Priority 3 (P3) (Taxa known from a number of records, or few though widespread records - inadequately surveyed - known threatening processes exist and could affect them)

Priority 4 (P4) (Taxa that are rare - adequately known - not threatened  OR  Taxa that are Near Threatened - adequately surveyed)

 


 

References

 

Beard JS (1972) The vegetation of the Jackson Area, Western Australia. Vegmap, Perth.

Bennelongia Environmental Consultants (2011) Yilgarn Iron Ore Project: Troglofauna Surveys. Report prepared by Andrew Trotter for Polaris Metals Pty Ltd. August 2011, Report 2011/119.

Butcher, R (2012)  Three new species allied to the 'Mirbelia viminalis group' (Fabaceae: Mirbelieae), from Western Australia. Nuytsia. 22(2), 75-92.

Dell J, How RA, Newbey KR and Hnatiuk RJ (1985) The Biological Survey of the Eastern Goldfields of Western Australia. Part 3. Jackson-Kalgoorlie. Records of Western Australian Museum Supplement No. 23. W.A. Museum, Perth.

Department of Environment and Conservation (2008) Issues Paper. Northern Yilgarn (Mt Manning Range, Mt Elvire and Jaurdi) Conservation Reserves Management Plan, March 2008.

Department of Environment and Conservation (2008) Banded Ironstone Formation Ranges of the Midwest and Goldfileds. In Strategic Review of the Conservation and Resource Values of the Banded Iron Formation of the Yilgarn Craton. Western Australian Government.

Gibson N, Lyons MN and Lepschi BJ (1997) Flora and vegetation of the eastern goldfields ranges, Part 1: Helena and Aurora Range. CALMScience 2(3) 231-246.

Gibson N, Coates DJ, Thiele KR (2007) Taxonomic research and the conservation status of flora in the Yilgarn banded iron formation ranges. Nuytsia 17 1-12.

Gibson N, Yates CJ and Dillon R (2010) Plant communities of the ironstone ranges of south western Australia: hotspots for plant diversity and mineral deposits. Biodiversity and Conservation 19, 3951-3962.

Government Gazette (2017) Wildlife Conservation (Specially Protected Fauna) Notice 2016, pp 76-89, 6 January 2017.

Henry-Hall NJ (1990) Nature Conservation Reserves in the Eastern Goldfields, Western Australia. Report to EPA Red Book Task Force.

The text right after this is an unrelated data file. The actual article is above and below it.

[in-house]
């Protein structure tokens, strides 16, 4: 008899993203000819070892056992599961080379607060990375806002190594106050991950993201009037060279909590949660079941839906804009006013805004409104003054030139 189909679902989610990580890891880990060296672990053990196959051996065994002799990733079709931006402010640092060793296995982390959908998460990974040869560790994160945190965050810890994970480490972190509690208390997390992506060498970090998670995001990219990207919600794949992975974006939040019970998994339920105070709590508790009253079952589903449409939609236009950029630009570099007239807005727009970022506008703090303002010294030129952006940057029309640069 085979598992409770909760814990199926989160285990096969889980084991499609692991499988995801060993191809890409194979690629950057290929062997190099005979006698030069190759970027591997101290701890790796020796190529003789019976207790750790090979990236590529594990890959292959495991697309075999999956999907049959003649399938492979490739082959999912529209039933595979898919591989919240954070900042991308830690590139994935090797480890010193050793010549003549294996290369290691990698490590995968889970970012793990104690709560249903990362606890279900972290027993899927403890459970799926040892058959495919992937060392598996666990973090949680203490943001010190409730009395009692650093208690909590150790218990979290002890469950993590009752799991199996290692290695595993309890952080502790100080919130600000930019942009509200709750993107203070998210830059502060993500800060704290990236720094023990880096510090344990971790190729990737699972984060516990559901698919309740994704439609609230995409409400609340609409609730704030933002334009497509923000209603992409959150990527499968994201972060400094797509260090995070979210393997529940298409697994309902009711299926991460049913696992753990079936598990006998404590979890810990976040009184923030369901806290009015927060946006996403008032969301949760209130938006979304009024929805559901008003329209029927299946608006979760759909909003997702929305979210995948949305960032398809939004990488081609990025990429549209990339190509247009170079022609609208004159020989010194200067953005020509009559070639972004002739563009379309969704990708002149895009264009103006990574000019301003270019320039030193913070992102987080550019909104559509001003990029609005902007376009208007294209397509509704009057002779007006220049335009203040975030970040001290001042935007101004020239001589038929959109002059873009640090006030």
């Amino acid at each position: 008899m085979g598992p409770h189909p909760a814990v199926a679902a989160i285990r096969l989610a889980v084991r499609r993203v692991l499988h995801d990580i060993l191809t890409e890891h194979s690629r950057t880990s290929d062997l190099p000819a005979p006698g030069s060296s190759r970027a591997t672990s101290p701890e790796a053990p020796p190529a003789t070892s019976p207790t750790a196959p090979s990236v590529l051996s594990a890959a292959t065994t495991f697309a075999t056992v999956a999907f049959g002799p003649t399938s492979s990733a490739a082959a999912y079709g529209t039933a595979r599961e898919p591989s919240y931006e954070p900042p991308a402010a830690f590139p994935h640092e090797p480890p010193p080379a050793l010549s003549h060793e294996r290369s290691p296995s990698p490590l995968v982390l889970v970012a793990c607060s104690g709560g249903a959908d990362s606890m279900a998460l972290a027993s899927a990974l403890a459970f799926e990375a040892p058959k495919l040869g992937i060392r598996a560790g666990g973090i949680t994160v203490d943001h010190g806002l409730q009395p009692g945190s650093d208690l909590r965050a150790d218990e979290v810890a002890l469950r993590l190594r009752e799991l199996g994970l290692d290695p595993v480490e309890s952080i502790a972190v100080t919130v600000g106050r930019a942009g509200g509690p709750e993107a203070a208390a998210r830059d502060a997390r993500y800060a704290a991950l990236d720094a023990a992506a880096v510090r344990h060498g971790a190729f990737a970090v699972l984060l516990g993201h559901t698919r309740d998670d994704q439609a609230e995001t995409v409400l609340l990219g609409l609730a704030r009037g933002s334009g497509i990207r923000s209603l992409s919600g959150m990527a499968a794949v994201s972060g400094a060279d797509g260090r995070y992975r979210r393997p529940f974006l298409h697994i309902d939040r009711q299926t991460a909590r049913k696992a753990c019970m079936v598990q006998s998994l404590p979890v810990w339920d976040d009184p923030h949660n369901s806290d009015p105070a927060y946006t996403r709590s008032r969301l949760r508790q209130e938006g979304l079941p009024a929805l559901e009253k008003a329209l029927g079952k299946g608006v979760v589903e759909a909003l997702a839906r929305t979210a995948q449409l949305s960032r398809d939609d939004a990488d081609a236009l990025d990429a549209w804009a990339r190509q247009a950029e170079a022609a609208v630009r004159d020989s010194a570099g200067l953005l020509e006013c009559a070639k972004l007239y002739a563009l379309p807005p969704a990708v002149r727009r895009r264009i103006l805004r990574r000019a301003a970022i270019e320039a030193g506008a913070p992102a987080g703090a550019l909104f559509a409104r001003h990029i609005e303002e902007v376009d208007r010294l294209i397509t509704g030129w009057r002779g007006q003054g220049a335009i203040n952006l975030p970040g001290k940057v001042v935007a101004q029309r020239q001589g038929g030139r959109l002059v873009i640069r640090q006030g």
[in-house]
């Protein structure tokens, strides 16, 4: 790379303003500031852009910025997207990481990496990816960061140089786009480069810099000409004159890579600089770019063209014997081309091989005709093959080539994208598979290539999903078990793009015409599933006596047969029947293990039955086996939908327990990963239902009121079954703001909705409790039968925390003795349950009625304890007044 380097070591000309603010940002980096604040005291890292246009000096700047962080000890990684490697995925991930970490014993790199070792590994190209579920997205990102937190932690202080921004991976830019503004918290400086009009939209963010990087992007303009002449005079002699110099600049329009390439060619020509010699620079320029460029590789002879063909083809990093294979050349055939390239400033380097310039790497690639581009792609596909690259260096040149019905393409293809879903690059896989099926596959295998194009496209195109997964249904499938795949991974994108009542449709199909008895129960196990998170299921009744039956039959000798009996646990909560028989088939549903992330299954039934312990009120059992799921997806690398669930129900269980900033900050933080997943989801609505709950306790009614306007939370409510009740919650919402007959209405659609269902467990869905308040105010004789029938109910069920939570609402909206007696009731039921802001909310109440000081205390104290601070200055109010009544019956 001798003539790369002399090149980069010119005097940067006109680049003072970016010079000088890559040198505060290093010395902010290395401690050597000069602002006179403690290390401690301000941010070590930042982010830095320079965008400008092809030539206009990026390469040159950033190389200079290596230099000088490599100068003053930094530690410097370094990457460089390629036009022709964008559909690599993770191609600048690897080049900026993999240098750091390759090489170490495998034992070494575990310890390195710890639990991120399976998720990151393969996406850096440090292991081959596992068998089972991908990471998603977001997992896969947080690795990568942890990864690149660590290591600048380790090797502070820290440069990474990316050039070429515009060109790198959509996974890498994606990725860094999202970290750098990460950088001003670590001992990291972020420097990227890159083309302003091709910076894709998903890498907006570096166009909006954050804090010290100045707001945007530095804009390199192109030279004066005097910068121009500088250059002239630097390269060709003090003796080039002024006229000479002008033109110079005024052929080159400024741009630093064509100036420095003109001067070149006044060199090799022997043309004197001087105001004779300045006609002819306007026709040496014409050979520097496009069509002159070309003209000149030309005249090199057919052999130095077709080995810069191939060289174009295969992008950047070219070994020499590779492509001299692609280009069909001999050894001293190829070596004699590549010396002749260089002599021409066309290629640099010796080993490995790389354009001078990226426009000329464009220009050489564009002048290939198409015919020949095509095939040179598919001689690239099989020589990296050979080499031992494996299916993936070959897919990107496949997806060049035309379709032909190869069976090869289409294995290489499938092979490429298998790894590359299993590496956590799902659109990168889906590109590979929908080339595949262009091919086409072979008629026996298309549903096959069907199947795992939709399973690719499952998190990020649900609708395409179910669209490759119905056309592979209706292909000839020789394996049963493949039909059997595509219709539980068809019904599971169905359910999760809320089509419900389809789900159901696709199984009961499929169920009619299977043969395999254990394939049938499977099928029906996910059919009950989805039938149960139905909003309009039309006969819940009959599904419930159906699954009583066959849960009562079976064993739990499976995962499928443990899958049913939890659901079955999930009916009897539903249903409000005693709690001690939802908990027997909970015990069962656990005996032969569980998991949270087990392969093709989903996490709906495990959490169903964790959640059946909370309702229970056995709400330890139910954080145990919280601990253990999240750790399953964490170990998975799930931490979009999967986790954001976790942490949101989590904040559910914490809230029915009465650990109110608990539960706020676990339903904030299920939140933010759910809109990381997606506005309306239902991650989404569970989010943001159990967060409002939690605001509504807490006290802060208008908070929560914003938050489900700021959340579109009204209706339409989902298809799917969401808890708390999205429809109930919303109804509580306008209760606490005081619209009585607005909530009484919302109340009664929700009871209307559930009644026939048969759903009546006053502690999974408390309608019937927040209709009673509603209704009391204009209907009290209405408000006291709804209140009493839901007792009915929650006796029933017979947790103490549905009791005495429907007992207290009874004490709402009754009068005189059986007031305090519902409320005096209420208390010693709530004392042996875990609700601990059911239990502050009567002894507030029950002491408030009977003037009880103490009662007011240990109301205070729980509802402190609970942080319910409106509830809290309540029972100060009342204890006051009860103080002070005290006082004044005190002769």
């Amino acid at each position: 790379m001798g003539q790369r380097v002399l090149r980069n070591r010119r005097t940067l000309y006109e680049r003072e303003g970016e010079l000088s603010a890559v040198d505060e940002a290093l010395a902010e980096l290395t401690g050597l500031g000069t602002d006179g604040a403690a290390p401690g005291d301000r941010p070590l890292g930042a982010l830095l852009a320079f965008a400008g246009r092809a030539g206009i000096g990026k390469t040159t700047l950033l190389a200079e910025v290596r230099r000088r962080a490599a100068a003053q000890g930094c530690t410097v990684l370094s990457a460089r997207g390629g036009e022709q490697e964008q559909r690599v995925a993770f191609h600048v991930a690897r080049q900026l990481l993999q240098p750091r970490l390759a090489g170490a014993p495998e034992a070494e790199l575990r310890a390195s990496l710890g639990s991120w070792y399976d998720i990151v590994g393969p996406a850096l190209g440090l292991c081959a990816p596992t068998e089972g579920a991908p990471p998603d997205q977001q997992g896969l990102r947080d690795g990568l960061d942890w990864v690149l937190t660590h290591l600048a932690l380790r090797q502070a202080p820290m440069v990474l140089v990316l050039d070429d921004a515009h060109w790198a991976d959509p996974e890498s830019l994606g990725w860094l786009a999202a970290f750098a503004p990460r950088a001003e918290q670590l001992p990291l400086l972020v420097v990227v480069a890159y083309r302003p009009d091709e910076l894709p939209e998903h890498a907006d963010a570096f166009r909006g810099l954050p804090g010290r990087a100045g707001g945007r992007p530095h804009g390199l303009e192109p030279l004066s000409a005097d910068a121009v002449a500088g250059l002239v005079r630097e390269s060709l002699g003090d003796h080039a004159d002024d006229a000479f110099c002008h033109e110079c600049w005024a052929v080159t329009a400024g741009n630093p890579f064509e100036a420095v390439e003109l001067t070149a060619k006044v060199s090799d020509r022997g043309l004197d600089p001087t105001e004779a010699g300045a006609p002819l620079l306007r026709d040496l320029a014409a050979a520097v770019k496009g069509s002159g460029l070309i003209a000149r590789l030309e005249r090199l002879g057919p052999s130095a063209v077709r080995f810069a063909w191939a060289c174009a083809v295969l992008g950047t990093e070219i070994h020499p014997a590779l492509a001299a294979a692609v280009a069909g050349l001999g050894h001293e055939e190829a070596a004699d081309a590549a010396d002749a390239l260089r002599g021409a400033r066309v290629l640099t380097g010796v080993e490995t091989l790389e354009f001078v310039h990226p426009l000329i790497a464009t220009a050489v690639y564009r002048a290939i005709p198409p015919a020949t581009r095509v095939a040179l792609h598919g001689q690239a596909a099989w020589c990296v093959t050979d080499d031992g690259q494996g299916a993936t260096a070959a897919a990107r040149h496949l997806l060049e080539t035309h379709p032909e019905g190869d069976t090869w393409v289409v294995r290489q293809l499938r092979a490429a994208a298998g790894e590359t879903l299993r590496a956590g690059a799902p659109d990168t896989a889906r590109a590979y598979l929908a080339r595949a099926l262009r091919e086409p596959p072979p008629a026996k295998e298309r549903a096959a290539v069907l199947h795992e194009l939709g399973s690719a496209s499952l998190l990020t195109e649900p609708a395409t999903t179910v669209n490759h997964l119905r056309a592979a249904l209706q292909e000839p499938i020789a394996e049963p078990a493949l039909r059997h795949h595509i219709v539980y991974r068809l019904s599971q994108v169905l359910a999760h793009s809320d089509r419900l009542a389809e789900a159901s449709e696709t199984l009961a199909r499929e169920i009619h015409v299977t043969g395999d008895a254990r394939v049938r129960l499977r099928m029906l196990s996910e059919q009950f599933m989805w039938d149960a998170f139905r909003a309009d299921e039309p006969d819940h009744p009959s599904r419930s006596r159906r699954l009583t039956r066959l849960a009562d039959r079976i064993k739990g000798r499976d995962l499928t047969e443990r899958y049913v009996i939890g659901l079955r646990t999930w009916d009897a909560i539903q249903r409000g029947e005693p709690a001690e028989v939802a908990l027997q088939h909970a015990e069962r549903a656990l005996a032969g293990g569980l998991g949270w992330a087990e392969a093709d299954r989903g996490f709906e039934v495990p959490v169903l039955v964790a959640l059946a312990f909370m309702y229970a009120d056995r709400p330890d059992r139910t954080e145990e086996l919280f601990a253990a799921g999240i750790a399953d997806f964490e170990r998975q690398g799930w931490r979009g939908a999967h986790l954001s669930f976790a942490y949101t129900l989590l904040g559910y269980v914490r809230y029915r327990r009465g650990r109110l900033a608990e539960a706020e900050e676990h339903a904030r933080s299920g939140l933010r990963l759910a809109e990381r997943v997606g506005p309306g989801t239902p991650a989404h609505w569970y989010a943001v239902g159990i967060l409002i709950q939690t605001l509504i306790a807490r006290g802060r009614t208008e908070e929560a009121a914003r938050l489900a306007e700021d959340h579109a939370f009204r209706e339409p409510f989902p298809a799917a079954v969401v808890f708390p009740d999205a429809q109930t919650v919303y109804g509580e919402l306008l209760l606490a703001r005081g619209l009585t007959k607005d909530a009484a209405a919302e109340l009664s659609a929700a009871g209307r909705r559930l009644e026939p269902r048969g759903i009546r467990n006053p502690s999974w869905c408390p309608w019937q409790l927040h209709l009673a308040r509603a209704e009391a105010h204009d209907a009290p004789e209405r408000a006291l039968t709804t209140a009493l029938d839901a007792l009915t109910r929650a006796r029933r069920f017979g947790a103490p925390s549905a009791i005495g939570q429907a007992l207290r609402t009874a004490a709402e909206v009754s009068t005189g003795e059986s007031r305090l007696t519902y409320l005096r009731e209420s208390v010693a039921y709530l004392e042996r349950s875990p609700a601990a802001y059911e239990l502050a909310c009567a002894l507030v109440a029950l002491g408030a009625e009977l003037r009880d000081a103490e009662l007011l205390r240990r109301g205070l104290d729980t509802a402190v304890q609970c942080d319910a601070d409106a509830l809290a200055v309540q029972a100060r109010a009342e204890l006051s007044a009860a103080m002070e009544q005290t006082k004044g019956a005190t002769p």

Keighery GJ (1980) Notes on the biology, distribution and conservation of Dryandra arborea (Proteaceae). Western Australian Naturaliste 14 212-213.

Keighery, GJ, Gibson N, van Leeuwen S, Lyons MN and Patrick S (2007) Biological survey and setting priorities for flora conservation in Western Australia. Australian Journal of Botany 55(3) 308-315.

Lyons MN and Chapman A (eds.) (1997) A Biological Survey of the Helena and Aurora Range, Eastern Goldfields Western Australia. Unpublished Report for Environment Australia, Canberra

NB. Can be viewed at the following Libraries in Western Australia: Wildlife Sciences Library, DEC WA Wildlife Research Centre, Woodvale; DEC Office, Kalgoorlie.

Payne AL, Van Vreeswyk AME, Pringle HJR, Leighton KA and Hennig P (1998) An inventory and condition survey of the Sandstone-Yalgoo-Paynes Find area, Western Australia. Agriculture Western Australia, Technical Bulletin No. 90.

Western Australian Government (2008) Strategic Review of the Conservation and Resource Values of the Banded Iron Formation of the Yilgarn Craton.

Western Australian Herbarium (2007) Nuytsia. Volume 17.

Yates CJ, Gibson N, Pettit NE, Dillon R and Palmer R (2011) The eclogical relationship and demography of restricted ironstone endemic plant species: implications for conservation. Australian Journal of Botany 59(7), 692-700.


 

* Department Biodiversity, Conservation and Attractions was created on 1 July 2017 with the amalgamation of Department Parks and Wildlife, Department Botanic Gardens and Parks Authority, Rottnest Island Authority and Zoological Parks Authority. [Department of Environment and Conservation (DEC) was separated in to two departments on 1 July 2013, Department of Parks and Wildlife (DPaW) and Department of Environment Regulation (DER)].